Patron and Ambassadors
The Eye Surgeons’ Foundation is supported by a team of committed and passionate advocates for eye health. His Excellency General the Honourable Sir Peter John Cosgrove AK, MC, in his position as Patron of The Eye Surgeons’ Foundation is joined by a number of Foundation Ambassadors, led by Kirk Pengilly, INXS guitarist/saxophonist.
By supporting community awareness campaigns such as JulEYE our Ambassadors help us to educate the community about the need to maintain eye health.
A graduate of the Royal Military College, Duntroon, Sir Peter Cosgrove fought in the Vietnam War, receiving the Military Cross in 1971. From 1983 to 1984, he was commander of the 1st Battalion, Royal Australian Regiment (1 RAR), and he later served as commander of the 6th Brigade and the 1st Division. Cosgrove rose to prominence in 1999, when he served as commander of the International Force for East Timor (INTERFET), which oversaw the peacekeeping mission in East Timor during its transition to independence.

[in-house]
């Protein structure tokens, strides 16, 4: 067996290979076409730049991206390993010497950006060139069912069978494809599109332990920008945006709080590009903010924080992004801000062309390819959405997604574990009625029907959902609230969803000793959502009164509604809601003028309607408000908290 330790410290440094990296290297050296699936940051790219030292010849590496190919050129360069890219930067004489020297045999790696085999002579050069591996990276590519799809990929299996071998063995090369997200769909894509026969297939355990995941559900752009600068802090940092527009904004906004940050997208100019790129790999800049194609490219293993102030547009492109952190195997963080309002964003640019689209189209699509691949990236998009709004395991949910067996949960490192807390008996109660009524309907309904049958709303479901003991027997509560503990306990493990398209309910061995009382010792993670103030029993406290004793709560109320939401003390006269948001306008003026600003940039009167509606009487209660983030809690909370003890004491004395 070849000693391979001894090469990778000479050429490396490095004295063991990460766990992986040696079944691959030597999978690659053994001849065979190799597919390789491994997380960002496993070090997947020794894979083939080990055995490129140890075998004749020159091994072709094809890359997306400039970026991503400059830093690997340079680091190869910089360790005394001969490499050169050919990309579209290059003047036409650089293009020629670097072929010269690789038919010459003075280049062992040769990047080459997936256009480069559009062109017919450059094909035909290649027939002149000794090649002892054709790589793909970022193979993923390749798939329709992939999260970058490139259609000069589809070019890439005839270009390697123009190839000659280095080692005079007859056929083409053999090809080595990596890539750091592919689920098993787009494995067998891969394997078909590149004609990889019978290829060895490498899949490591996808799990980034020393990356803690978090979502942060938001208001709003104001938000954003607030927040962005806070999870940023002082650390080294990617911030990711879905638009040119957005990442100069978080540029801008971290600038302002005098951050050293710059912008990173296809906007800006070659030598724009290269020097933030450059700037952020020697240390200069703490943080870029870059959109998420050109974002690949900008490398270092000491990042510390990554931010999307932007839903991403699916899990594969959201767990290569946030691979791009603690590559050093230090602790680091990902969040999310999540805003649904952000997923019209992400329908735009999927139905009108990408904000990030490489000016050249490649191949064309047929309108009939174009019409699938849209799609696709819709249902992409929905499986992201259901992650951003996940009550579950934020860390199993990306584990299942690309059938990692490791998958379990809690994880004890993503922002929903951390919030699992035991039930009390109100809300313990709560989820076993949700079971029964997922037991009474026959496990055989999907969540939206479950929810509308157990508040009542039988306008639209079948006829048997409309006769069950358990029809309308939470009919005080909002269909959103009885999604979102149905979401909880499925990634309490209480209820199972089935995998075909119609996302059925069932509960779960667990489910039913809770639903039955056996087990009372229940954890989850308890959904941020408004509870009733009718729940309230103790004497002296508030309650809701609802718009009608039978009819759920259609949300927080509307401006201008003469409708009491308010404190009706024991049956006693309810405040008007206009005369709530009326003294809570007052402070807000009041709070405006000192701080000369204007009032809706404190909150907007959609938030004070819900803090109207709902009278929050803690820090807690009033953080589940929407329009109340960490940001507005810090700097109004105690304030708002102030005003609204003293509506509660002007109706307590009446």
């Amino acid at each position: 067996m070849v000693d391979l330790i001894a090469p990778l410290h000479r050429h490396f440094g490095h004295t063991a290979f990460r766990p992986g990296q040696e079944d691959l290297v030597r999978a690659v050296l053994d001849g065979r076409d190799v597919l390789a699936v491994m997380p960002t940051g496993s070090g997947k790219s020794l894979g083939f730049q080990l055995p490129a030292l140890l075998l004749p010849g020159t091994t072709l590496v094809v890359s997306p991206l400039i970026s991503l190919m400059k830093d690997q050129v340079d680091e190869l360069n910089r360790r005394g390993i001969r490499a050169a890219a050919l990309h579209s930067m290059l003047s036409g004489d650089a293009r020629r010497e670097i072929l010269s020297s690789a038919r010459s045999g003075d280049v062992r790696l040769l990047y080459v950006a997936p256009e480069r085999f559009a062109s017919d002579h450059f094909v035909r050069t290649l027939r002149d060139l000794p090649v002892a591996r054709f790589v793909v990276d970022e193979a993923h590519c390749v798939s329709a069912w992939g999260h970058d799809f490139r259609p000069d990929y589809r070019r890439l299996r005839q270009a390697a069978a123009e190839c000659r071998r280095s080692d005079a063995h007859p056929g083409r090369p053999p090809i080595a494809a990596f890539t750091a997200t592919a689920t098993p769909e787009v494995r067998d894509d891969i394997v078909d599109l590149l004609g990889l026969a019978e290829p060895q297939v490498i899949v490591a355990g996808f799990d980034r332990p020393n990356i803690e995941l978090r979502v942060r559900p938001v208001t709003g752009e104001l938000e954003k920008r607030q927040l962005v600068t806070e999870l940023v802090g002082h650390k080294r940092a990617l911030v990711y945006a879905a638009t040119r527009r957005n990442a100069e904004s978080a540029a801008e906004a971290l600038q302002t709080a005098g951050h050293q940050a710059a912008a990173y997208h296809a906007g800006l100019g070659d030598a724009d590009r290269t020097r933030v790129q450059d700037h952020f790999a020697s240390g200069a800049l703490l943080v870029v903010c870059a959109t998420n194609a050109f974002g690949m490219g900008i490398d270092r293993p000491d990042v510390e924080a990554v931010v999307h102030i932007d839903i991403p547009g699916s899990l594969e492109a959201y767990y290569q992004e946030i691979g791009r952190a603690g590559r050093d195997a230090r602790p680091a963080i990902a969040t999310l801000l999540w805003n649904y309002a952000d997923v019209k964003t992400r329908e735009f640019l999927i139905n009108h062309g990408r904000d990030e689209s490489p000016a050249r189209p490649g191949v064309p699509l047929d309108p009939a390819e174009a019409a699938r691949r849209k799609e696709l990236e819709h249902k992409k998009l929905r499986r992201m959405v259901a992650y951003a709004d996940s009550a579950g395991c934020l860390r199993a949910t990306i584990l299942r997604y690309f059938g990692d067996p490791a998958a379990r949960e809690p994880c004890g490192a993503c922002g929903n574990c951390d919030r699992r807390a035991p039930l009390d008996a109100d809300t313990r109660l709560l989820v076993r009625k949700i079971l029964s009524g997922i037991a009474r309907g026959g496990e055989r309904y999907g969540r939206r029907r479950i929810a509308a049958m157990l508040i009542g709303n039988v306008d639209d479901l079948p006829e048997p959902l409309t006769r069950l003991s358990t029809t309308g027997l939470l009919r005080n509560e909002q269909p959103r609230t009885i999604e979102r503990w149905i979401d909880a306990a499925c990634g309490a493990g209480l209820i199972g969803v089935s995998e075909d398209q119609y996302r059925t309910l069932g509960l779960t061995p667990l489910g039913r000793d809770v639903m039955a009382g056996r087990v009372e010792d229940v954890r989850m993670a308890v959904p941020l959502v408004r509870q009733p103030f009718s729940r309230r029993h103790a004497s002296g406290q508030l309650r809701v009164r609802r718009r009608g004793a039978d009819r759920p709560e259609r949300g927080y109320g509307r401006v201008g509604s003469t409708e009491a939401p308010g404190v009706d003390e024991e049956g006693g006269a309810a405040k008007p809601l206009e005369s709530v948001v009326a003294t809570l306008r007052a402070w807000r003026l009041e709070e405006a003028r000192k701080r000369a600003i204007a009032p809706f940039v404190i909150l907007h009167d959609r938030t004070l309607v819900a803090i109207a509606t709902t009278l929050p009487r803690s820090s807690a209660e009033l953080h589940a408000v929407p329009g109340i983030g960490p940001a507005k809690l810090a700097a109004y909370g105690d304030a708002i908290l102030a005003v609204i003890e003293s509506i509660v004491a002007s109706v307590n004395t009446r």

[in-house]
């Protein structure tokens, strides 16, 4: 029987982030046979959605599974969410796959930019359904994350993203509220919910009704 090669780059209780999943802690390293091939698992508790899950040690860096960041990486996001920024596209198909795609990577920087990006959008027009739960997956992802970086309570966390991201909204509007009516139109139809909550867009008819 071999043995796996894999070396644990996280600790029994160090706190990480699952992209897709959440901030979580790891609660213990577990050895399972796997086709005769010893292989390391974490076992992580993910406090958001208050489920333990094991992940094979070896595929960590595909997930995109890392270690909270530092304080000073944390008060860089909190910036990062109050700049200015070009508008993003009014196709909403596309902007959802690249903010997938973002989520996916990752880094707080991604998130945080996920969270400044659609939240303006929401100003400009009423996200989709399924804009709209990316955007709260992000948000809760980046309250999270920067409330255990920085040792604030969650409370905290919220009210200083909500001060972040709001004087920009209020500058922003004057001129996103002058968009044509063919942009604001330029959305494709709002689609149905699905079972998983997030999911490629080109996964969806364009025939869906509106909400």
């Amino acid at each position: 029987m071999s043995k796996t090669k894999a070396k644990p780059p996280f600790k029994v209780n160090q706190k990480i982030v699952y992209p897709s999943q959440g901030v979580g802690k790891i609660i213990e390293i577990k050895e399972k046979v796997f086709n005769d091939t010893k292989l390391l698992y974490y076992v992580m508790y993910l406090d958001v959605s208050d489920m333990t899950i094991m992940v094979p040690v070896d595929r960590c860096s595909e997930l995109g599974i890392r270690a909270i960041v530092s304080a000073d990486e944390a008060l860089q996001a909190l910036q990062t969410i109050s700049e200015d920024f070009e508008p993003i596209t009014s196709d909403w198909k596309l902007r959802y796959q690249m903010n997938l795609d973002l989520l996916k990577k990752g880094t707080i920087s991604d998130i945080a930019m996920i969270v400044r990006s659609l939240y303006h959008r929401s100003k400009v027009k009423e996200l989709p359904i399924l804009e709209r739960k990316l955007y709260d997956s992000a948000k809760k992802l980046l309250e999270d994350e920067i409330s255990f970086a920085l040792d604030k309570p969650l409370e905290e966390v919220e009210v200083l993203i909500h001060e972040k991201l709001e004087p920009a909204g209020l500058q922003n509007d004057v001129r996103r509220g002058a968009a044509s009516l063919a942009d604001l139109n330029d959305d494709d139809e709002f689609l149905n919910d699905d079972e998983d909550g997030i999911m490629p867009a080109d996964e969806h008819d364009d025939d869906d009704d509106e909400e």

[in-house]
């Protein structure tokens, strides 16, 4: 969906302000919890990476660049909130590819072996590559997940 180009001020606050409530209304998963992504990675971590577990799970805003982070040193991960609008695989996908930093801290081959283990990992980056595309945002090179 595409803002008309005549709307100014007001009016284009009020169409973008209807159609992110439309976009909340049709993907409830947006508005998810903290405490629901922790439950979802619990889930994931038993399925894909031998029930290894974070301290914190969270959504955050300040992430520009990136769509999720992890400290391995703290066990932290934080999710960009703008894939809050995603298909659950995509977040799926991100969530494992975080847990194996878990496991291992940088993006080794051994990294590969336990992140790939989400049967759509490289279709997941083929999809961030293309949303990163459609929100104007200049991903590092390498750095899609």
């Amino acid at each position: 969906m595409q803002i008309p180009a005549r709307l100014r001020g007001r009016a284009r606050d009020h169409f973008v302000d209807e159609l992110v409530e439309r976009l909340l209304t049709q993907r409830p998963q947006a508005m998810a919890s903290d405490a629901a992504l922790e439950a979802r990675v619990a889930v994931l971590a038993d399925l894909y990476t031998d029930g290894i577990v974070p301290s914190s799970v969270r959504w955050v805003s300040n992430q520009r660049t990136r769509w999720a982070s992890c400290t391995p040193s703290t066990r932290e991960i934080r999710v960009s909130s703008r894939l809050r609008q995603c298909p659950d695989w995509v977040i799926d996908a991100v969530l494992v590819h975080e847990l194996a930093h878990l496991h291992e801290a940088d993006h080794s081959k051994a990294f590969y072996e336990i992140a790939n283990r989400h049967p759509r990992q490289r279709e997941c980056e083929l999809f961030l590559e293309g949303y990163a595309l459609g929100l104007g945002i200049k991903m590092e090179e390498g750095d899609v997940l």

Sir Peter Cosgrove was Australia's Chief of Army from 2000 to 2002, and then Chief of the Defence Force from 2002 to 2005, receiving corresponding promotions to lieutenant general and general. He retired from active service following the end of his term as Chief of the Defence Force, and subsequently served as leader of a taskforce helping to rebuild communities in Queensland after Cyclone Larry in 2006. In January 2014, he was named to succeed Dame Quentin Bryce as Governor-General of Australia. He was sworn in on 28 March 2014, and made a Knight of the Order of Australia on the same date.
Sir Peter Cosgrove joined The Eye Surgeons’ Foundation in 2014 as Patron.
Kirk Pengilly is best known as the guitarist, saxophonist and principal backing vocalist of iconic Australian rock band, INXS. He is also well known and recognised for wearing his trademark black thick-rimmed glasses. However, his trademark glasses represent far more than a trendy fashion statement. For Kirk, eyesight is a gift to be cherished of which he is reminded daily. “I’ve worn glasses almost all my life. I don't wear them because they make me look cool – I have to wear them to see clearly as I am long-sighted”.